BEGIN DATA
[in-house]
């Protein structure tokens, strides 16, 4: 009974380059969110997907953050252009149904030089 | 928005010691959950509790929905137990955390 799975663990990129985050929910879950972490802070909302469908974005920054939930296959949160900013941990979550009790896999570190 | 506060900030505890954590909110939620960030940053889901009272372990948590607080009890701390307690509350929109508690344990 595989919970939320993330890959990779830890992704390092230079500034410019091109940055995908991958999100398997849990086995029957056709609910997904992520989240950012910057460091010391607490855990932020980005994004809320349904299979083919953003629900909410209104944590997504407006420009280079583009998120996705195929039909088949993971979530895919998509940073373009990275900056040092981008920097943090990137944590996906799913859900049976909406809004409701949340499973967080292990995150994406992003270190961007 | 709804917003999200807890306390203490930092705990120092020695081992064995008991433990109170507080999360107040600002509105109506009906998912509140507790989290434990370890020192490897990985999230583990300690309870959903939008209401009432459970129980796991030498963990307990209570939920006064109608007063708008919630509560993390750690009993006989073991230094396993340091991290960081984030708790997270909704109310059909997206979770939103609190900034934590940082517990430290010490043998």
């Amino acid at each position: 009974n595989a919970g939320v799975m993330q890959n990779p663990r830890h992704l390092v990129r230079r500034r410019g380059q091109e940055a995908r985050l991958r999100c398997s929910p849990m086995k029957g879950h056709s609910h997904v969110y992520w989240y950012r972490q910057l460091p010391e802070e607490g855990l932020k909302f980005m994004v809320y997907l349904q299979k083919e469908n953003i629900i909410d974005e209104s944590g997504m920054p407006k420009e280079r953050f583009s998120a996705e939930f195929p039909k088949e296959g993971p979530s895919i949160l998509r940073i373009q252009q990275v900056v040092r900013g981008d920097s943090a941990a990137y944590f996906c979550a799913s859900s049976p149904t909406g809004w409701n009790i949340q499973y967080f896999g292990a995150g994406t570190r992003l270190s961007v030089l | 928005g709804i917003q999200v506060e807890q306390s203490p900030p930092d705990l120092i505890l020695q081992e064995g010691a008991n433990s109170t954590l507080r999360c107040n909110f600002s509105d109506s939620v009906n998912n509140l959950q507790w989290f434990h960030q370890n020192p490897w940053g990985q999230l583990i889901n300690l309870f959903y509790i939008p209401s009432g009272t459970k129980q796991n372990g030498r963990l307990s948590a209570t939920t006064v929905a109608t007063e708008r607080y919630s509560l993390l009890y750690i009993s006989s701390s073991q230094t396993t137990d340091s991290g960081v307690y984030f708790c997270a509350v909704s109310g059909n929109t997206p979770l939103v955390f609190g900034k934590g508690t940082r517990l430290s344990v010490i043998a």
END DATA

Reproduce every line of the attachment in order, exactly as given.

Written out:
[in-house]
């Protein structure tokens, strides 16, 4: 009974380059969110997907953050252009149904030089 | 928005010691959950509790929905137990955390 799975663990990129985050929910879950972490802070909302469908974005920054939930296959949160900013941990979550009790896999570190 | 506060900030505890954590909110939620960030940053889901009272372990948590607080009890701390307690509350929109508690344990 595989919970939320993330890959990779830890992704390092230079500034410019091109940055995908991958999100398997849990086995029957056709609910997904992520989240950012910057460091010391607490855990932020980005994004809320349904299979083919953003629900909410209104944590997504407006420009280079583009998120996705195929039909088949993971979530895919998509940073373009990275900056040092981008920097943090990137944590996906799913859900049976909406809004409701949340499973967080292990995150994406992003270190961007 | 709804917003999200807890306390203490930092705990120092020695081992064995008991433990109170507080999360107040600002509105109506009906998912509140507790989290434990370890020192490897990985999230583990300690309870959903939008209401009432459970129980796991030498963990307990209570939920006064109608007063708008919630509560993390750690009993006989073991230094396993340091991290960081984030708790997270909704109310059909997206979770939103609190900034934590940082517990430290010490043998």
């Amino acid at each position: 009974n595989a919970g939320v799975m993330q890959n990779p663990r830890h992704l390092v990129r230079r500034r410019g380059q091109e940055a995908r985050l991958r999100c398997s929910p849990m086995k029957g879950h056709s609910h997904v969110y992520w989240y950012r972490q910057l460091p010391e802070e607490g855990l932020k909302f980005m994004v809320y997907l349904q299979k083919e469908n953003i629900i909410d974005e209104s944590g997504m920054p407006k420009e280079r953050f583009s998120a996705e939930f195929p039909k088949e296959g993971p979530s895919i949160l998509r940073i373009q252009q990275v900056v040092r900013g981008d920097s943090a941990a990137y944590f996906c979550a799913s859900s049976p149904t909406g809004w409701n009790i949340q499973y967080f896999g292990a995150g994406t570190r992003l270190s961007v030089l | 928005g709804i917003q999200v506060e807890q306390s203490p900030p930092d705990l120092i505890l020695q081992e064995g010691a008991n433990s109170t954590l507080r999360c107040n909110f600002s509105d109506s939620v009906n998912n509140l959950q507790w989290f434990h960030q370890n020192p490897w940053g990985q999230l583990i889901n300690l309870f959903y509790i939008p209401s009432g009272t459970k129980q796991n372990g030498r963990l307990s948590a209570t939920t006064v929905a109608t007063e708008r607080y919630s509560l993390l009890y750690i009993s006989s701390s073991q230094t396993t137990d340091s991290g960081v307690y984030f708790c997270a509350v909704s109310g059909n929109t997206p979770l939103v955390f609190g900034k934590g508690t940082r517990l430290s344990v010490i043998a």